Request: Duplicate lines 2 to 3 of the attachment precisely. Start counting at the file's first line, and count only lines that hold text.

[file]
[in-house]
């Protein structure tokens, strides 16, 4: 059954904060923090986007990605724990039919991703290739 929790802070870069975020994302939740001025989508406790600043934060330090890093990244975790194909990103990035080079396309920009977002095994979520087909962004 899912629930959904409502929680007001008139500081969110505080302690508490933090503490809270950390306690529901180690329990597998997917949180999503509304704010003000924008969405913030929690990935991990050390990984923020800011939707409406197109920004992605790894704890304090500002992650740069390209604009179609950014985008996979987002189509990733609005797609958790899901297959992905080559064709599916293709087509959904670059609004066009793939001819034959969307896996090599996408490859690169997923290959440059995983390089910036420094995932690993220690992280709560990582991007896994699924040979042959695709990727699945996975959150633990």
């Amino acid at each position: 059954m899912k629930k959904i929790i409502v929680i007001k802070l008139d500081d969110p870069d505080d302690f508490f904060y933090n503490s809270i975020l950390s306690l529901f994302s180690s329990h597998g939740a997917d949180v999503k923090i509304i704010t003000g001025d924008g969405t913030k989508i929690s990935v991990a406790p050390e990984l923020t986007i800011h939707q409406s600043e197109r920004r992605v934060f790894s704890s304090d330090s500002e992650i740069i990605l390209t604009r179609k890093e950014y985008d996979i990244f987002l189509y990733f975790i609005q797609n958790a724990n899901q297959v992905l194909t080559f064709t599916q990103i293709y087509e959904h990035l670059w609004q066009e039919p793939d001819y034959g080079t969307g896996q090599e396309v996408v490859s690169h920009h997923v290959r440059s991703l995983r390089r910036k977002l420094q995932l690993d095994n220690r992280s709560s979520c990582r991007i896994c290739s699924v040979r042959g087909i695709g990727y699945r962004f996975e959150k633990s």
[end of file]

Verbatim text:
């Protein structure tokens, strides 16, 4: 059954904060923090986007990605724990039919991703290739 929790802070870069975020994302939740001025989508406790600043934060330090890093990244975790194909990103990035080079396309920009977002095994979520087909962004 899912629930959904409502929680007001008139500081969110505080302690508490933090503490809270950390306690529901180690329990597998997917949180999503509304704010003000924008969405913030929690990935991990050390990984923020800011939707409406197109920004992605790894704890304090500002992650740069390209604009179609950014985008996979987002189509990733609005797609958790899901297959992905080559064709599916293709087509959904670059609004066009793939001819034959969307896996090599996408490859690169997923290959440059995983390089910036420094995932690993220690992280709560990582991007896994699924040979042959695709990727699945996975959150633990």
């Amino acid at each position: 059954m899912k629930k959904i929790i409502v929680i007001k802070l008139d500081d969110p870069d505080d302690f508490f904060y933090n503490s809270i975020l950390s306690l529901f994302s180690s329990h597998g939740a997917d949180v999503k923090i509304i704010t003000g001025d924008g969405t913030k989508i929690s990935v991990a406790p050390e990984l923020t986007i800011h939707q409406s600043e197109r920004r992605v934060f790894s704890s304090d330090s500002e992650i740069i990605l390209t604009r179609k890093e950014y985008d996979i990244f987002l189509y990733f975790i609005q797609n958790a724990n899901q297959v992905l194909t080559f064709t599916q990103i293709y087509e959904h990035l670059w609004q066009e039919p793939d001819y034959g080079t969307g896996q090599e396309v996408v490859s690169h920009h997923v290959r440059s991703l995983r390089r910036k977002l420094q995932l690993d095994n220690r992280s709560s979520c990582r991007i896994c290739s699924v040979r042959g087909i695709g990727y699945r962004f996975e959150k633990s």